I even had ferocious anxiety about taking the red line train in Chicago. I always promise myself that I will not take it, but end up needing to anyway. Last time I was on the red line a man harassed women  and scared them into giving him money. By the time he got to my car someone called the conductor. The authorities were alerted and we had to wait there until he got arrested. He was replaced by a woman screaming obscenities. Well, for the first time ever, this suburbanite has been commuting by Metra train on this trip, which is a far nicer ride. The red line train and I are officially divorced. The Metra is faster, cleaner and more efficient, but pricier and much farther away from places I normally go. It's worth it. I can walk the twenty minutes. It was time I did some things differently if I wanted to have a better experience.

Some things, however, will never change.

The first day I visited my uncle and grandma I was hit with a barrage of annoyances, and had no escape that being on the phone could provide. I had no where to go and no where to be, and they knew it. I went willingly but nearly lost my mind.

GRANDMA: Avivitcha, you see vhat's goin in Boston? Terrible. Dey should hang zem.

AVIVA: It is terrible Grandma. Maybe you should turn off the news.

GRANDMA: No no. I not turn off. You no vatching Aviva?

AVIVA: I'm trying not to. You'll get sick with the same stuff over and over.

UNCLE: Hey Aviva. Aviva. Why you never telling me about Netflix?


UNCLE: Netflix. Why you not tell me to buy them?

AVIVA: Ok. Well you can get a membership if you want to. It's easy to set up.

UNCLE: No. I very angry wiz you Aviva. You wanna know why?


UNCLE: You don't know why?

(I shake my head)

UNCLE: Because! Netflix has doubled in stock! They're at almost 200%! We could have bought from the beginning! Why you didn't tell me???

AVIVA: I don't know about stock stuff Uncle.

GRANDMA: I tink dey terrorists. Al-Qaeda.

AVIVA: I don't think so Grandma.

UNCLE: I can't believe you knew about Netflix all these years and you never explain to me about them.

AVIVA: What do you mean? I just watch movies. That's all. I didn't even realize my account offered streaming until recently. I'm no expert.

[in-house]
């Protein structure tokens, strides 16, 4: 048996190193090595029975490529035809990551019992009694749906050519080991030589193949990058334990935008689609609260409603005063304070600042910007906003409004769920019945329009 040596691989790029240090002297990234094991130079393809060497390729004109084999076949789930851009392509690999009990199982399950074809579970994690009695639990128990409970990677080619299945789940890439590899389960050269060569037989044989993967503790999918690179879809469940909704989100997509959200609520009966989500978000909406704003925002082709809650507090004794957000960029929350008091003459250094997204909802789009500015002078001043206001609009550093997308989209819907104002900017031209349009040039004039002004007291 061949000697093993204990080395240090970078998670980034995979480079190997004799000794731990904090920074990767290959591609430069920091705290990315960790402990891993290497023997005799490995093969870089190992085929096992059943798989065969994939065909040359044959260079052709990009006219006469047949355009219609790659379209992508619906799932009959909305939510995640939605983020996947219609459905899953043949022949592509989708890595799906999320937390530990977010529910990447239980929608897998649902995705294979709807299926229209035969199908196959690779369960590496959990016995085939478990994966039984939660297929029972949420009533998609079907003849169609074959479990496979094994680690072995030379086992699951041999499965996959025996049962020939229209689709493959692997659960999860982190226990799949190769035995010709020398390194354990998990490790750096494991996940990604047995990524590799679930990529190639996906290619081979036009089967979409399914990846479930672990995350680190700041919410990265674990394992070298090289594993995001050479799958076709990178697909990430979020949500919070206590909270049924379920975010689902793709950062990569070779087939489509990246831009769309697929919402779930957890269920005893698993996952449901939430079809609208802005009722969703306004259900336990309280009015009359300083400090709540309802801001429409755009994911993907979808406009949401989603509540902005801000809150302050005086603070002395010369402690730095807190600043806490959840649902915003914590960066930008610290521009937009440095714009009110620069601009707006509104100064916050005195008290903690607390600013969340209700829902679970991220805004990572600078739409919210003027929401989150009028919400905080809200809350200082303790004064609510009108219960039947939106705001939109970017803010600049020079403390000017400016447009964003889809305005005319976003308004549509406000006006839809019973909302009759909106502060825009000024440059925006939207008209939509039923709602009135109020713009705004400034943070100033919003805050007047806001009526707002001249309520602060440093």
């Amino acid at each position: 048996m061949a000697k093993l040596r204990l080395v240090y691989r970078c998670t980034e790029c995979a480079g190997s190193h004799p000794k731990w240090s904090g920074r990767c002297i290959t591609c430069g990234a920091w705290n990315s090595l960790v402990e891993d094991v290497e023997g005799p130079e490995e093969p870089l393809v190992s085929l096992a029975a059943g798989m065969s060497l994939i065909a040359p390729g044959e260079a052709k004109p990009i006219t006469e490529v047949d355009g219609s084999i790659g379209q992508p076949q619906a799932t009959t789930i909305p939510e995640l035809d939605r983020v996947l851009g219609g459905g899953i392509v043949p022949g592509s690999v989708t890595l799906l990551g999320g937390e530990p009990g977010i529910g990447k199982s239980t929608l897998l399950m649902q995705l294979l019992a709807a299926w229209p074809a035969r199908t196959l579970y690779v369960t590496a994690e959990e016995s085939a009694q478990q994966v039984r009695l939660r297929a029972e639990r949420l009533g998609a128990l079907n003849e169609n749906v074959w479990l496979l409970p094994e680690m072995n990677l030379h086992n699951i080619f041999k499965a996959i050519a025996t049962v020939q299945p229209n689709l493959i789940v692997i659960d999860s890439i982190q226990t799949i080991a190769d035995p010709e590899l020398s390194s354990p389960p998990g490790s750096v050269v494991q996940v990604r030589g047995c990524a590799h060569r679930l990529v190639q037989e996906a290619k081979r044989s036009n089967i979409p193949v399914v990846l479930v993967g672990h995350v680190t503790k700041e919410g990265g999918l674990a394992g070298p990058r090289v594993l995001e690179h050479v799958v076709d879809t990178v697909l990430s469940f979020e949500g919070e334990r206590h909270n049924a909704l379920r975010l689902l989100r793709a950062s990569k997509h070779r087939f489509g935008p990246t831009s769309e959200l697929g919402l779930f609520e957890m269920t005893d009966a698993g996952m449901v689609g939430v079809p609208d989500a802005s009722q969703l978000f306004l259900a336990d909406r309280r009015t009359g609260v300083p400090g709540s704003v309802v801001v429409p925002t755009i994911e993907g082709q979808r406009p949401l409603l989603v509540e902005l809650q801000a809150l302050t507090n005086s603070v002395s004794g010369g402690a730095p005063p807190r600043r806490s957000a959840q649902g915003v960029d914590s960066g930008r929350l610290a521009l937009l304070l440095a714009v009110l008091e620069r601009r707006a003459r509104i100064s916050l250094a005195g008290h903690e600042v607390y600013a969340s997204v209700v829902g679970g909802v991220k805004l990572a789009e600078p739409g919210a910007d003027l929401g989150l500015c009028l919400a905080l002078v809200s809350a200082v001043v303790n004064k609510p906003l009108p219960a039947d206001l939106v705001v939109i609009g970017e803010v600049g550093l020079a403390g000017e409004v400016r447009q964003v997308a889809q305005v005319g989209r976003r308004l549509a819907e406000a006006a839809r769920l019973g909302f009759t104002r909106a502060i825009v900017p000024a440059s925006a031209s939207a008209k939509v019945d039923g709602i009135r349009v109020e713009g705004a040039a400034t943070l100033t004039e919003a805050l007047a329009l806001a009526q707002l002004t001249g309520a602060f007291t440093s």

UNCLE: What's streaming?

GRANDMA: Dey Al-Qaeda. I telling you.

AVIVA: I think they were working on their own Grandma. If they were in an organization they would have taken credit for it. They would have bragged.

GRANDMA: Wanna bet wiz me?

AVIVA: No, no thanks.

UNCLE: If you bet on Netflix you'd have a lotta money now!

GRANDMA: Vhat is necklace? You found necklace? Vehre?


GRANDMA: So? Vhat is a necklace? Vhat so important.

AVIVA: You can rent movies with them Grandma.

UNCLE: It's a company. Tell me about more companies you use Aviva. Now I know you're holding information from me.

GRANDMA: Ach. Who care? Necklace shmeklace. Avivitcha. I bet wiz you. Tventy dollahs. Dey Al-Qaeda.

AVIVA: Let's not bet.

GRANDMA: Because I right! Tventy. You gonna owe me. You see.

The troubles of having the family I do are many and mountainous. I'm glad they can be endearing and provide some entertainment once in a while. Going home is actually really nice sometimes. In the rare occasions that these people are on your side, it's a great feeling. It's a relief to take a breather and not feel my stress in Seattle apartment life and difficulty finding enough work. I'm glad to know the family all want to see me progress and do good things in the world, and they don't see me as a floundering fuck up anymore. I may help put up a new ceiling in that basement and stick around a while.

Grandma at first claimed that she won the bet, and I promised to take her to lunch. Then the sneaky woman slipped me an envelope with far more than a twenty in it.